The Unnamed Provider

Other people are not entitled to your time; nor are you entitled to theirs. If someone purchases your time, then they’re entitled because you gave your voluntary consent to provide some of your time for that purpose. This applies to customers, if you’re self-employed, or bosses, if you’re employed by another. But nobody is entitled to your time “just because.” Need or want does not, by itself, impose a duty. A failure to understand this point is the number one problem among human beings to date. I’d wager a guess it’s the root cause of all war and crime; and the root cause of most mental or behavioral disturbance. For example:

“I’m depressed.”


“Because nobody loves me.”

“That’s depressing, if true. What’s the evidence that nobody loves you?”

“When I feel down there’s nobody who wants to be there for me.”

This is not a productive or rational way to think! It amounts to thinking: “Because I want something in life, I should have it. If I don’t have it, then I’m unloved or unwanted.”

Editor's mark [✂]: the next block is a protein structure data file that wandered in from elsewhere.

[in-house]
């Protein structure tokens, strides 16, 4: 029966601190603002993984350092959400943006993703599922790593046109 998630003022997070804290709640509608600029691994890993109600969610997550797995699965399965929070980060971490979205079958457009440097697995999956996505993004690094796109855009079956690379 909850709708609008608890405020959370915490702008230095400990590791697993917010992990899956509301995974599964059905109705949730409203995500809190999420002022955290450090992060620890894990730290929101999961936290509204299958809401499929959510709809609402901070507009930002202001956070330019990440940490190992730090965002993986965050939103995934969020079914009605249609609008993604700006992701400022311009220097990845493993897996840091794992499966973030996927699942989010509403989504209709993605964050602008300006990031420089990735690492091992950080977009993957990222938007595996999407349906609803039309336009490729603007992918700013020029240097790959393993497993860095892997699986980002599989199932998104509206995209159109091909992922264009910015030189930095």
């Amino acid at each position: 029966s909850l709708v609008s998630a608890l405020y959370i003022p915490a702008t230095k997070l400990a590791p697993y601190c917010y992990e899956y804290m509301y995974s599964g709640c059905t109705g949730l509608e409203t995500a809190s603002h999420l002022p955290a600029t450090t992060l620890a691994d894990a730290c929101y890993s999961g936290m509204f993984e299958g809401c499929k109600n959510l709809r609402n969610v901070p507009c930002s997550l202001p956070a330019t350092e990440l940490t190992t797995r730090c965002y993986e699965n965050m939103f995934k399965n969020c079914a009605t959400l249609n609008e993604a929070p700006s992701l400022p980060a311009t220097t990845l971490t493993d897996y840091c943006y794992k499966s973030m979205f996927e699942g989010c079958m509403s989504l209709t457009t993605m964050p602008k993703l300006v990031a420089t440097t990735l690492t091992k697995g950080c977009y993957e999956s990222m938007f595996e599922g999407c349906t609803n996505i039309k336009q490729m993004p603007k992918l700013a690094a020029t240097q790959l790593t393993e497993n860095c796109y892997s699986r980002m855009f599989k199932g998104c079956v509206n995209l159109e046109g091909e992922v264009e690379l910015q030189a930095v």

A lot of this stems from supernaturalism. Supernaturalism refers to the idea that some higher power is, or should be, caring for you and taking care of your life for you. If this is true, then it follows that anyone not having things go the way they want is unloved.

“I’m angry.”

“Why are you angry?”

“Because things aren’t going as I want.”

“Were they supposed to?”


“Who did the supposing? Who was supposed to get it all right for you?”

It’s as if there’s some unnamed source that’s supposed to be handling everything for you — and if that unnamed source doesn’t do his job, it’s proof of the futility of life. Supernaturalists have a Name for this source, but there are plenty of agnostics and atheists who feel the same way.

It all goes back to ownership of, and sovereignty over, your own life. You either accept this premise, or you don’t. If you don’t, life will be much harder and unhappier for you than it ever needed to be.